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Pictures of the Future
The Magazine for Research and Innovation

Autonomous Systems

How to Give Industry a Hand

Dr. Iason Vittorias with a robotic hand made by Shadow Robot Company. He and his colleagues are working to give this four-fingered extremity the fine sense of touch and the movement capabilities of a human hand.

An international team of researchers has developed a prototype robotic hand that mimics the human hand in terms of its range of movements, flexibility and sensitivity. Thanks to a combination of piezomechanics and hydraulics, the hand has the potential for applications requiring everything from great sensitivity to surprising strength.

The human hand is a truly remarkable system — an anatomical structure whose ligaments, tendons, and muscles connect 27 bones and enable it to perform a wide variety of movements. Hands can grip small items such as tweezers with just the right amount of sensitivity and flexibility, as well as applying great force in order to move heavy objects. The hand’s incredibly wide range of capabilities also includes high-precision grasping, which makes very special movements such as writing possible.

With a view to duplicating this range of capabilities, a research team at Siemens Corporate Technology in Munich is now working with London-based Shadow Robot Company, which specializes in the development of anthropomorphic robot hands and related systems.  

Four Fingers

The researchers have developed a technology that brings robotic hands much closer than ever before to achieving human-like sensitivity and flexibility. Key to this is a new wire-based linear actuator system.  

At the heart of CT’s work is the link between the sensors located in the fingers of a robotic hand and a line of Siemens actuators in its forearm. These actuators are what make a variety of movements possible.

The system has made it possible to develop a robotic hand that has four fingers, a wrist, and 20 degrees of freedom, which collectively mimic all of the grasping motions of a  human hand – a major step forward compared to traditional two-fingered robotic “gripper” hands. Project researchers are using a piezohydraulic principle developed by Siemens Corporate Technology (CT) to imitate the wide variety of movements of the human hand. “To enable mechanical hands to be used in a wide variety of applications, an appropriate amount of force and speed are needed. Not until this is achieved will a robot be able to take on tasks that require fine motor skills,” says Dr. Georg Bachmaier. Together with his colleagues Dr. Iason Vittorias and Dr. Wolfgang Zöls, Bachmaier is, among other things, responsible for autonomous systems hardware within the Mechatronics Systems research group at Siemens CT.

The new actuator can set its mechanical impedance in such a way that it operates quickly but gently, and thus safely. This enables the robotic hand to perform extremely fine movements with great sensitivity. During such movements, sensors from Shadow Robot transmit the position of every joint as well as the pressure exerted at the finger tips to actuators throughout the hand. Here, the key element is the connection between the sensors in the fingers and a wire-operated Siemens actuator strand in the system’s lower arm. Information about the robotic hand’s position and the pressure being exerted on the fingers enables the system to perform the desired task. This means that the actuators enable the fingers to carry out the appropriate movement with precisely the right amount of pressure. However, they can also apply substantial force, as a modification of the system’s controls can quickly change the hand’s behavior, making the actuators stiffen and thus transmitting much more force.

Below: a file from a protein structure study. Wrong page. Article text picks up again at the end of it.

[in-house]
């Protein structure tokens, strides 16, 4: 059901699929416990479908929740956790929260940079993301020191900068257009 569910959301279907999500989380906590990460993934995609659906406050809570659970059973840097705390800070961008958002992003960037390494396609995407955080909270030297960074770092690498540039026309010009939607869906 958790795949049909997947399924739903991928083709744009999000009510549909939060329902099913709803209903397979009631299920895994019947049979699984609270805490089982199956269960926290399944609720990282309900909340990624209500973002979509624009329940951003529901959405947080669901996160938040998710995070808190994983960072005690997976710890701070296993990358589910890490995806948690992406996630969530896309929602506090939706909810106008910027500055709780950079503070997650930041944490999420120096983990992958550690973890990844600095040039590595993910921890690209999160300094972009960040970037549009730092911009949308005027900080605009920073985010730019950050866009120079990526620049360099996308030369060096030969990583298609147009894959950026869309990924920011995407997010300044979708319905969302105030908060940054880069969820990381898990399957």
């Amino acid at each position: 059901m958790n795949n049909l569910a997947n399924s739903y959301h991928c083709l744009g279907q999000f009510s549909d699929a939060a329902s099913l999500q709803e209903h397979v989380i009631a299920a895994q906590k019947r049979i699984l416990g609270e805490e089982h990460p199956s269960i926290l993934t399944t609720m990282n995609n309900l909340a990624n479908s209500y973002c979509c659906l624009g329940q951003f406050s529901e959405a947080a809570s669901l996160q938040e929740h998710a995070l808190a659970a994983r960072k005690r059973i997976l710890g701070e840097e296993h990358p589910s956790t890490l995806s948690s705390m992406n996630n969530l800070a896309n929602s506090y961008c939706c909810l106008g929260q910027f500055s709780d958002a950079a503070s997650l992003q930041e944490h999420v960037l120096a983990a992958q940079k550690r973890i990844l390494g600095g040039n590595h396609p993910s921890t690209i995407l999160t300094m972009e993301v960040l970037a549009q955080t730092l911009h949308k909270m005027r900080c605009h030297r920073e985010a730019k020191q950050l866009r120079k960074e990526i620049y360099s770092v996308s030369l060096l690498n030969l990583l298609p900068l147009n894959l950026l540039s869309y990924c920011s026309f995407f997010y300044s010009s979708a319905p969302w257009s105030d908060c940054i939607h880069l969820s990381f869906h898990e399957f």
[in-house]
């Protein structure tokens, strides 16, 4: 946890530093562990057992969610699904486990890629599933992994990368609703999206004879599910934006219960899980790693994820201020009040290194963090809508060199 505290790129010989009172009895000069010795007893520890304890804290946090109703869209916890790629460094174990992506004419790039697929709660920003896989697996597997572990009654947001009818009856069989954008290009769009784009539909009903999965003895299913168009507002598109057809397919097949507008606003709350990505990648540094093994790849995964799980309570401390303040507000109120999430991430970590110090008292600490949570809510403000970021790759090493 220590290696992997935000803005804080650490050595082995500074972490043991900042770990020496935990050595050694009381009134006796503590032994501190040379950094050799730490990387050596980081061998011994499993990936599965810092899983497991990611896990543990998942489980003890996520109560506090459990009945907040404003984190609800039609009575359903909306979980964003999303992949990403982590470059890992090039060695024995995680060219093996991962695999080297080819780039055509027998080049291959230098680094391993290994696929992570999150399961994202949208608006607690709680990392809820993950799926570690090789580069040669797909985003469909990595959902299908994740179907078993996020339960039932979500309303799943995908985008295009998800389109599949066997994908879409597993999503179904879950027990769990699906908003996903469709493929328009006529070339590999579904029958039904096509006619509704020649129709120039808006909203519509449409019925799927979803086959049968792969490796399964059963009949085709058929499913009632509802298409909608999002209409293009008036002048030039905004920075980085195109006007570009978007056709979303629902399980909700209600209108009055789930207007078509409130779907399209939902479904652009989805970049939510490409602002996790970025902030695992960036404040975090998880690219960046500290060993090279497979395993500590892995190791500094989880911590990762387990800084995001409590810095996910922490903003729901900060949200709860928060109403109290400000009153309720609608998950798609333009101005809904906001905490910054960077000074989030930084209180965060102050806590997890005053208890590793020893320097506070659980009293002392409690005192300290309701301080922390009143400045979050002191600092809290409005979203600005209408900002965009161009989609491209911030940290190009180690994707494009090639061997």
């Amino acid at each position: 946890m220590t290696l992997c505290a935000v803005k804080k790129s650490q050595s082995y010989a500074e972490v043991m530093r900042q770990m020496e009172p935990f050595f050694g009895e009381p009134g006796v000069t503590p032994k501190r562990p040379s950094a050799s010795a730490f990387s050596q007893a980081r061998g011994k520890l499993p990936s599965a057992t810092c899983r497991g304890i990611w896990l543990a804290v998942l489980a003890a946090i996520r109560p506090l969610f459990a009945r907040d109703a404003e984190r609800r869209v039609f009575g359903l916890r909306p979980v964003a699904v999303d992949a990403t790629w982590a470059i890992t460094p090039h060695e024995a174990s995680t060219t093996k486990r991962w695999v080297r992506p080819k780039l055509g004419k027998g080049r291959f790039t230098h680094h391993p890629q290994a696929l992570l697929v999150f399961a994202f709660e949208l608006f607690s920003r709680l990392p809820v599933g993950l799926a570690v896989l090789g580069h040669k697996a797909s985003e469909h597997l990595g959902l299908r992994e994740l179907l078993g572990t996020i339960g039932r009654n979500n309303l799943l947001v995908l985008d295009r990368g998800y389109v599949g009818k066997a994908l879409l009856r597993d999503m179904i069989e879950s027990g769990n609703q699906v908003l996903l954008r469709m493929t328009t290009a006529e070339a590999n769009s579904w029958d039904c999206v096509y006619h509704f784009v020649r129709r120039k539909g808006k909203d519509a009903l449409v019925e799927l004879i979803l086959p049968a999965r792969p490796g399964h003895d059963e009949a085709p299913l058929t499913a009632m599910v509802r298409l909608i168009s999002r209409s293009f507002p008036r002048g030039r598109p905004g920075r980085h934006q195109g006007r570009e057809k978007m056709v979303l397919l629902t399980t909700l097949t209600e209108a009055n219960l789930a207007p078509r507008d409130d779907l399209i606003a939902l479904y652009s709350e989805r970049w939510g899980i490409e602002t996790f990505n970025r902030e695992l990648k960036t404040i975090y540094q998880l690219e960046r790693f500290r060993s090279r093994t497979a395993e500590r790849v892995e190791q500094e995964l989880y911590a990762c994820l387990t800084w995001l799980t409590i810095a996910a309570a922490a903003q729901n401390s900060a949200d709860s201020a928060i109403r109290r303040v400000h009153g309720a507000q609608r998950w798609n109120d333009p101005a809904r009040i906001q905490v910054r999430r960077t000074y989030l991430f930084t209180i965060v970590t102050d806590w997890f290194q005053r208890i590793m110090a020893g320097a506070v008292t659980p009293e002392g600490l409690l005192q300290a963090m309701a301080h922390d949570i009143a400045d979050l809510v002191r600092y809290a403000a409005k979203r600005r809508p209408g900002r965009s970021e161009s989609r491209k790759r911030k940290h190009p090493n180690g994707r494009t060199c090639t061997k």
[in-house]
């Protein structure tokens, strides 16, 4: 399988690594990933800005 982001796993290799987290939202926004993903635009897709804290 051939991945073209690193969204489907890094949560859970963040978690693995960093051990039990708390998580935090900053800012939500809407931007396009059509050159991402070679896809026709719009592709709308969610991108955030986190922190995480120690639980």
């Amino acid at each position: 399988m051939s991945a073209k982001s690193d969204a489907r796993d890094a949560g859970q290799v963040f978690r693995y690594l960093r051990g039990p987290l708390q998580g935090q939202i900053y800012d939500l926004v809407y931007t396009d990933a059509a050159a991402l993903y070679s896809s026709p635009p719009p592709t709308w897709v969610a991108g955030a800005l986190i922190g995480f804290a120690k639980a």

Endless Applications

Behind this development is a combination of piezomechanics and hydraulics. A given voltage causes a piezoelectric crystal to be deflected by minute amounts. A hydraulic system then expands these tiny movements to a total stroke of 20 mm. Another advantage of the actuator is its metallic enclosure, which ensures that all of the hydraulic fluid is contained within the system so that it only has to be supplied with electricity, but not with fluid. In addition, the enclosure protects the actuator against environmental elements such as dust, moisture or chemicals.

Thanks to developments in sensor technologies, robots equipped with human-like hands are likely to be able to work side-by-side with people.

With its potential for extremely fine movements and pressure levels, a human-like robotic hand would open up many new possibilities for industry, especially in combination with autonomous systems. For example, robotic systems equipped with such hands could be used in areas where human beings are “disruptive” or potentially at risk, yet currently still indispensable due to their manual skills. Such environments include the clean rooms of the microchip and semiconductor industry, labs in the pharmaceutical, medical, and food industries, as well as potentially unhealthy environments in the chemical industry.

But the most far-reaching area of application for such robotic hands might be in manufacturing, where robots have traditionally been segregated from humans by protective cages. Thanks to developments in sensor technologies, the latest robots are more agile, and are able to detect human beings and avoid harming them. As they evolve, robots will gradually make steps toward autonomy. Once equipped with human-like hands, they are likely to be able to work side-by-side with human beings.

“The piezoelectric hand achieves a level of efficiency and flexibility that was previously associated only with the human hand,” says Vittorias. This innovation literally puts human-robot collaboration in industrial environments within reach. The researchers expect to present a demonstration version of their robotic hand in late 2016.

Susanne Gold